I know next to nothing about cryptography, which is bad because I'm a programmer. I was exploring some code the other day and the encryption part of it seemed a little strange to me. I'd like the name/terminology/links to this algorithm/concept so I can learn more about it, and I'd also like to know if it's secure or a waste of processing. Also please bear with me, I don't know any of your terminology u.u
The code included some stuff that sounds pretty good: it uses CBC with AES/Rijndael (using 256 bit block size) with null byte padding (the data is supposed to end with a certain character so null bytes works). The IV is randomly generated with each encryption and is then prepended to the encrypted data (second question: does this practice have a name?). But then as a wrapper around that it has another layer of "encryption"? - I'll try to explain it the best I can:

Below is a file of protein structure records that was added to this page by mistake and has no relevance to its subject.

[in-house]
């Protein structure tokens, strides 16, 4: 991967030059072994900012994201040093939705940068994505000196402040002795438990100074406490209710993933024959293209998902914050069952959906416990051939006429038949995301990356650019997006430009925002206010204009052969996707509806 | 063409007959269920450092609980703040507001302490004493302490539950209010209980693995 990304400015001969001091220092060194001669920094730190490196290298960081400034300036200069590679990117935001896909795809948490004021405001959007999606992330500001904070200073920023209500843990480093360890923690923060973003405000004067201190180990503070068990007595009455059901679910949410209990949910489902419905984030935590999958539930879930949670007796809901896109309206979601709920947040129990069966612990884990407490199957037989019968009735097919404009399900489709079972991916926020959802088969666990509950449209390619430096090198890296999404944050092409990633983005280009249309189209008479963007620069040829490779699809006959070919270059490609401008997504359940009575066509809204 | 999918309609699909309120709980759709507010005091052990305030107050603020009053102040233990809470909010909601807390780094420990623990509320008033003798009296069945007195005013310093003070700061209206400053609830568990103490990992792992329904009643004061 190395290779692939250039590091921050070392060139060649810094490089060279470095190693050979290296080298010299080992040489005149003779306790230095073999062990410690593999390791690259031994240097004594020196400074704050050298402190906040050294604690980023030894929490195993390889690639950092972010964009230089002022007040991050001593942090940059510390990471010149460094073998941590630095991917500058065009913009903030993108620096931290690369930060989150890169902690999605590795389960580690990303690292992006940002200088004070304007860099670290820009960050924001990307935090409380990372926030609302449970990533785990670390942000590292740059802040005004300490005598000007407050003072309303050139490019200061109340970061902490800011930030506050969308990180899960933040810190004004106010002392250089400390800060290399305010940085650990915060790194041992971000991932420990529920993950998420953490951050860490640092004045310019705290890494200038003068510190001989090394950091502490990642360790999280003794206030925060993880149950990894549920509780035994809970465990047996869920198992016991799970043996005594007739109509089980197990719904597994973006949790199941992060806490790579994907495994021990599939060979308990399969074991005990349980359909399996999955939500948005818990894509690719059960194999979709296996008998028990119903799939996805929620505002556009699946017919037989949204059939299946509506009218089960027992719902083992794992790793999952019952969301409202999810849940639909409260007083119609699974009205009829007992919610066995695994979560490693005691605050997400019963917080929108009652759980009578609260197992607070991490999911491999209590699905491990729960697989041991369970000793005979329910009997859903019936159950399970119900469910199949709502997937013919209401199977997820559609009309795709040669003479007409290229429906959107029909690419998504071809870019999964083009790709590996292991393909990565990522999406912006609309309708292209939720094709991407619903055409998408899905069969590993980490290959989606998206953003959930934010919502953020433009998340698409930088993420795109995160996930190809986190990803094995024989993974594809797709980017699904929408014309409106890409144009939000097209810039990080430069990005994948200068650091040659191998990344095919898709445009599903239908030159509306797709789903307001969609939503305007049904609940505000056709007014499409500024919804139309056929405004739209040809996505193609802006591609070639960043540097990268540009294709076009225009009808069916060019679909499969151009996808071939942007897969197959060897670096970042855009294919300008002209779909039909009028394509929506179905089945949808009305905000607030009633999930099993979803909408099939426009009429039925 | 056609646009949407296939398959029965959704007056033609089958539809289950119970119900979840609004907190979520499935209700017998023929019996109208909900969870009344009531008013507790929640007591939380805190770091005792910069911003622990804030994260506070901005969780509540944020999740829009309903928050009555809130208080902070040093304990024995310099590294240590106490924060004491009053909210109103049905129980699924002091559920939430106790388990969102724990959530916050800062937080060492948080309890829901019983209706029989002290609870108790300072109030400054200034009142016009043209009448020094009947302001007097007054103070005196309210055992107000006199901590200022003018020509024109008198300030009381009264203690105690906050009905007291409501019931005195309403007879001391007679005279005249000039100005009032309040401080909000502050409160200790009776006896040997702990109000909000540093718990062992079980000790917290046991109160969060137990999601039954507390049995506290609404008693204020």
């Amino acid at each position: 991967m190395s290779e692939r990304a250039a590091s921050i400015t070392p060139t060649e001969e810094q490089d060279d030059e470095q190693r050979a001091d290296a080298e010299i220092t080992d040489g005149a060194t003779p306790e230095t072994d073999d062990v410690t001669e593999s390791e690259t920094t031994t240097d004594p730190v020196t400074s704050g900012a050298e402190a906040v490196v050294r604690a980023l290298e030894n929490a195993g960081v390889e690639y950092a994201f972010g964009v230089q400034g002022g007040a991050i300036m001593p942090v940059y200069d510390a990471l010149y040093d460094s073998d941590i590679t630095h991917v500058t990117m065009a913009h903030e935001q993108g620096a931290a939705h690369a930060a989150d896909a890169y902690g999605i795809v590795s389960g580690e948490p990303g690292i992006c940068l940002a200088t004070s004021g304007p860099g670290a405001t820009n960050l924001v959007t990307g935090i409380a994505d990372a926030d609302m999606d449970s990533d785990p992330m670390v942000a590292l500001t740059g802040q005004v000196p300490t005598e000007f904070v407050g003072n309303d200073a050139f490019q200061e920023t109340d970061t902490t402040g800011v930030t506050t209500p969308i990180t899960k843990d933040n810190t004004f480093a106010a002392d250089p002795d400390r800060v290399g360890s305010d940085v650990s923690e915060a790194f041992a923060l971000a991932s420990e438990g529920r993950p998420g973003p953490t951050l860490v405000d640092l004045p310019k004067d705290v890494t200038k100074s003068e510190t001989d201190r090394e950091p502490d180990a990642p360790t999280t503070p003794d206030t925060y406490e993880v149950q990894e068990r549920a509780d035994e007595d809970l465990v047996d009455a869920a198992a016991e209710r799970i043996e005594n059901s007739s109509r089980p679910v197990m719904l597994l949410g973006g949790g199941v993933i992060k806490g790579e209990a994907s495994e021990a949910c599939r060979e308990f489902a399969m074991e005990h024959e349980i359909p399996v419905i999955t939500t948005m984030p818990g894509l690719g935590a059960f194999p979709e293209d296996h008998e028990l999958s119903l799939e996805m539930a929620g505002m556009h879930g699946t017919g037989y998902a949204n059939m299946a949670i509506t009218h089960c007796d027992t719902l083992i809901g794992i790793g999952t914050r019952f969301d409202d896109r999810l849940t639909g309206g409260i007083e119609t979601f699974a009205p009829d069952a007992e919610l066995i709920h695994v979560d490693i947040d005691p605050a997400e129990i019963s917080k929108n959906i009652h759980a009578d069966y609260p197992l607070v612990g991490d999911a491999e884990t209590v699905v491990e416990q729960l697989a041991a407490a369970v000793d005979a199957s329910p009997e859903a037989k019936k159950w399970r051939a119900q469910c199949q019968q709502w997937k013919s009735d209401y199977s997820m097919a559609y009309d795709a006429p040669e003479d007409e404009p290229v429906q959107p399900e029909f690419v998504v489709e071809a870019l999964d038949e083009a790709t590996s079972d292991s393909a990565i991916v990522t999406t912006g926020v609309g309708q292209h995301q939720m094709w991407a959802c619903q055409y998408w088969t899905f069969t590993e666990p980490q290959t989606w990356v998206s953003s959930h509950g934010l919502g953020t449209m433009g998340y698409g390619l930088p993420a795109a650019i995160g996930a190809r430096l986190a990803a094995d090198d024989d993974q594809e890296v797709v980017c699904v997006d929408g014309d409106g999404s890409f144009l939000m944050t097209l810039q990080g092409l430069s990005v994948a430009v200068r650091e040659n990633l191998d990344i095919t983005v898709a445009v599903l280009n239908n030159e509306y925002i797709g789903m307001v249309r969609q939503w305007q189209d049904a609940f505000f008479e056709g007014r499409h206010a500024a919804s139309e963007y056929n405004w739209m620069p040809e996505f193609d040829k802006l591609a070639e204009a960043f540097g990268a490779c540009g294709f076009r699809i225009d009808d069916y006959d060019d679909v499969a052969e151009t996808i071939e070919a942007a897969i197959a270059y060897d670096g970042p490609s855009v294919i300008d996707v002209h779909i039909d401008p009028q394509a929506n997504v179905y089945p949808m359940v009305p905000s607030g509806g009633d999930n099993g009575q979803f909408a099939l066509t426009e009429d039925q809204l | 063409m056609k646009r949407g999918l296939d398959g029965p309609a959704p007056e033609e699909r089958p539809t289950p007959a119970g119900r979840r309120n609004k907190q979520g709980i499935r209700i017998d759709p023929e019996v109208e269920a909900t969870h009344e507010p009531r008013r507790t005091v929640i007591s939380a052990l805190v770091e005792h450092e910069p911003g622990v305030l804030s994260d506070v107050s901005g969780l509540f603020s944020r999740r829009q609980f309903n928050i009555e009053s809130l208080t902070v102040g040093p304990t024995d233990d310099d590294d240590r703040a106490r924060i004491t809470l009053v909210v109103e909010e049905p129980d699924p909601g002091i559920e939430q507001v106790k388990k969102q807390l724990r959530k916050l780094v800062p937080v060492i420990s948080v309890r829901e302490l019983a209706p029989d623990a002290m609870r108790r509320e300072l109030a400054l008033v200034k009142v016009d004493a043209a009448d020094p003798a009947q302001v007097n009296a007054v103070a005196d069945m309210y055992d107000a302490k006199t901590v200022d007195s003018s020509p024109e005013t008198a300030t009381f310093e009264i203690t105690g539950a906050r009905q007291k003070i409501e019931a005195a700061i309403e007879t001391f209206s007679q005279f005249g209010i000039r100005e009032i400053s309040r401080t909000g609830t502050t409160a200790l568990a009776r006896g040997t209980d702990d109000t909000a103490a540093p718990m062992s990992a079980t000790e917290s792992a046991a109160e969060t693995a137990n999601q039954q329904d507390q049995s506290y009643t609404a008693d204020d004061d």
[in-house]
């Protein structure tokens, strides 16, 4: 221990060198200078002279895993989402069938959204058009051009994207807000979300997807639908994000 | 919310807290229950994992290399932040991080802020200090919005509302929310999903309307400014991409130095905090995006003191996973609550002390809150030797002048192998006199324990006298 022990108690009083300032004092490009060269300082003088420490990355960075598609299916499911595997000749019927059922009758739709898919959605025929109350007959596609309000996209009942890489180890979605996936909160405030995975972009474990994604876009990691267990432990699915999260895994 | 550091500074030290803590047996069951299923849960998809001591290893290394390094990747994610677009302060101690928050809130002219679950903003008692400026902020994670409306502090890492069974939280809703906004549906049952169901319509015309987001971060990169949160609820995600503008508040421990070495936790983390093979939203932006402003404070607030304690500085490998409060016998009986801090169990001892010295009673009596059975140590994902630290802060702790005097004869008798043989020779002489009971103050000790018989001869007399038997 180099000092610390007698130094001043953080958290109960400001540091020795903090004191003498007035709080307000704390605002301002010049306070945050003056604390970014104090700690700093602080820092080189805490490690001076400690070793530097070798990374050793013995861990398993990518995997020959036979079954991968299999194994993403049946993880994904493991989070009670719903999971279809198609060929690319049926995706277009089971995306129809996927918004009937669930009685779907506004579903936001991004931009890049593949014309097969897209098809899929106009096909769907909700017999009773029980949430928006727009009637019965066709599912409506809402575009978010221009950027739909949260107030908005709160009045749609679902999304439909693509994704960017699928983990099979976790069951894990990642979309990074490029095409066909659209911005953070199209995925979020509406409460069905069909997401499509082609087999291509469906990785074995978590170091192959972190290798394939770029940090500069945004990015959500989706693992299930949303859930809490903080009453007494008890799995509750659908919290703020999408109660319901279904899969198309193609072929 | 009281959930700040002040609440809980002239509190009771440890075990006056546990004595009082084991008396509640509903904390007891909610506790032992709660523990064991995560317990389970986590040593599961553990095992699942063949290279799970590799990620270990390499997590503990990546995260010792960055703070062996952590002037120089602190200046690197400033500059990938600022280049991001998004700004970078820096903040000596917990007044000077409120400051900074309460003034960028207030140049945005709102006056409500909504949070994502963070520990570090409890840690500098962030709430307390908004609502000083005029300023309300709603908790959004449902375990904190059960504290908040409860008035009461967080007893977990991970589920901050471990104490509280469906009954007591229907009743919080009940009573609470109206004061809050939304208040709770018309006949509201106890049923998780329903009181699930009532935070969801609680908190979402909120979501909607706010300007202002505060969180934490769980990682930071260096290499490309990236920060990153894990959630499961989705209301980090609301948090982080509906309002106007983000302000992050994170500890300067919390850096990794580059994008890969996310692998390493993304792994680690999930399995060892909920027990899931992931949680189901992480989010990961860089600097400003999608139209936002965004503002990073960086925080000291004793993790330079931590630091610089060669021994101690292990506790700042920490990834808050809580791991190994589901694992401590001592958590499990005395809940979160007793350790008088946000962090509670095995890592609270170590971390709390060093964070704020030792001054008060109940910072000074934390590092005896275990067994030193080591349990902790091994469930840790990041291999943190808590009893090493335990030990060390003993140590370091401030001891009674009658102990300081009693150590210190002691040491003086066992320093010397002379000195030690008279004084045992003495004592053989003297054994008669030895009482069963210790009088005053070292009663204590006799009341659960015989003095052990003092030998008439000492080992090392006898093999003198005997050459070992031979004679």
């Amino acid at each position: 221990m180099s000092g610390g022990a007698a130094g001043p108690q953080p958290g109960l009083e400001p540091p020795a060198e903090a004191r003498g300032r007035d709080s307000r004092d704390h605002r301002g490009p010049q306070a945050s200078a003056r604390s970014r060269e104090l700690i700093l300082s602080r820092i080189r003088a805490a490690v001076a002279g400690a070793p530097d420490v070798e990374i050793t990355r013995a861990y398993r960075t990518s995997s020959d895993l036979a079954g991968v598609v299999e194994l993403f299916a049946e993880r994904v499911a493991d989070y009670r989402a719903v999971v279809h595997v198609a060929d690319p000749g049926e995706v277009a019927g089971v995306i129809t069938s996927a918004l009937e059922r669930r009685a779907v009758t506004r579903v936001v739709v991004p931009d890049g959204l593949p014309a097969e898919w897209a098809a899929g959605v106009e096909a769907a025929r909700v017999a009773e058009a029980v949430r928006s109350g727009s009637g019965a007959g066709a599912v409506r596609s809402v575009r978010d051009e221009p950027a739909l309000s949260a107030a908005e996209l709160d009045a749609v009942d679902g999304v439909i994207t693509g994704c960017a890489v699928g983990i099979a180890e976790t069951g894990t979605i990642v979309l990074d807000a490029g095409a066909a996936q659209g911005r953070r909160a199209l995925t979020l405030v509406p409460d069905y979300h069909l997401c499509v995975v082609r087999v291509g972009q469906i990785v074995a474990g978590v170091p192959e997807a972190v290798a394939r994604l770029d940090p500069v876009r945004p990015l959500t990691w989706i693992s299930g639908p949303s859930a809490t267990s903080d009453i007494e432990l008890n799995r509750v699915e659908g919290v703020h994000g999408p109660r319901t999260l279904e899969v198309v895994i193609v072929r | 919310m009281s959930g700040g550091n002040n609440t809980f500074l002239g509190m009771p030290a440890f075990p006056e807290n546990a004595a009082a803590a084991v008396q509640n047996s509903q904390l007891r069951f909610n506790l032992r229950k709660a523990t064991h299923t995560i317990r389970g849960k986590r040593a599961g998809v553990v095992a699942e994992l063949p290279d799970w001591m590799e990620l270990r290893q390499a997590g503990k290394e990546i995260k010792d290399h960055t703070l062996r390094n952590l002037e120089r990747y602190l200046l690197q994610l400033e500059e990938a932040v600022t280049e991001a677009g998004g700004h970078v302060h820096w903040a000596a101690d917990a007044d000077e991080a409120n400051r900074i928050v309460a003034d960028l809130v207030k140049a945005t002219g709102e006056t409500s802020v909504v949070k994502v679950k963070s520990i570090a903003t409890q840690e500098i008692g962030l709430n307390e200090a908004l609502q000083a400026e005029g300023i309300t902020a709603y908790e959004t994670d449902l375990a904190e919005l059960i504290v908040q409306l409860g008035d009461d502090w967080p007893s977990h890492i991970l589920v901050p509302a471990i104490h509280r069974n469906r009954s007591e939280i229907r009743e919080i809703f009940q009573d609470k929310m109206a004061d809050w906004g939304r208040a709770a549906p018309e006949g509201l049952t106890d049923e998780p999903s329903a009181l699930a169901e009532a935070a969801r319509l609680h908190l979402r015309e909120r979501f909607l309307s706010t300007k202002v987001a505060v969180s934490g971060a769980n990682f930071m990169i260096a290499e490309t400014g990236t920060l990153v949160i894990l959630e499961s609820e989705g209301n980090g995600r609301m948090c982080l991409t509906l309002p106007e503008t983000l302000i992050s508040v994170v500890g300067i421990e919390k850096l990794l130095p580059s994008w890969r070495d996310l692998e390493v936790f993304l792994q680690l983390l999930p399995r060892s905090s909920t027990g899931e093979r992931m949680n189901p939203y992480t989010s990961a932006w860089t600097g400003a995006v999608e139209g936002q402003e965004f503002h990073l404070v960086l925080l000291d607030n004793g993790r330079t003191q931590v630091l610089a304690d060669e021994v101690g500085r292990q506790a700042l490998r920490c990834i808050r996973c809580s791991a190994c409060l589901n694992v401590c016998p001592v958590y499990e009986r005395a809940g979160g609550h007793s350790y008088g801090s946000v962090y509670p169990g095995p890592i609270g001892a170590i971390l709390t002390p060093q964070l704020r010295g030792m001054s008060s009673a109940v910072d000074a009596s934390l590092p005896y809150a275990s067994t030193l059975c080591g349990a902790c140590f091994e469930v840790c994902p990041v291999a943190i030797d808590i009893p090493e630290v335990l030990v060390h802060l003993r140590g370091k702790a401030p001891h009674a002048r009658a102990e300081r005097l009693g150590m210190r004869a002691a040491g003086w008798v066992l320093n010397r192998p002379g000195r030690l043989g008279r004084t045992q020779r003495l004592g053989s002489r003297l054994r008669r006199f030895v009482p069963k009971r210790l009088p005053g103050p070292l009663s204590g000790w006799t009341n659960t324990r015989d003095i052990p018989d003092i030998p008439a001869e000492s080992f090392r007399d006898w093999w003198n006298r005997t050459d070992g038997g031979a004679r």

First, the key that was used in the AES/Rijndael is passed through a hash function. I'll call this the key hash? This same value is used in both encrypting and decrypting. Then the encrypted data (from the AES CBC, and with the IV in front) is broken into chunks the same length of the key hash (blocks?). Each byte of the key hash is added to the encrypted byte, and then modulus-ed(?) (if > 255 then subtract 255). Currently the hash function used is MD5, but I'd also like to know about this in a more general sense too.
Is this whole method secure? What is it called? Is it a waste of processing? Can it be done more efficiently/better? Why did the developer choose to do it like this? Etc... So many questions!
Not important but: The developer then proceeds to store/send the encrpyted data over the network as... doubly base64 encoded data, and then inside xml. e.g. xml(base64(base64(encrypted data)))... Gross!!! And the original data is so verbose and redundant too.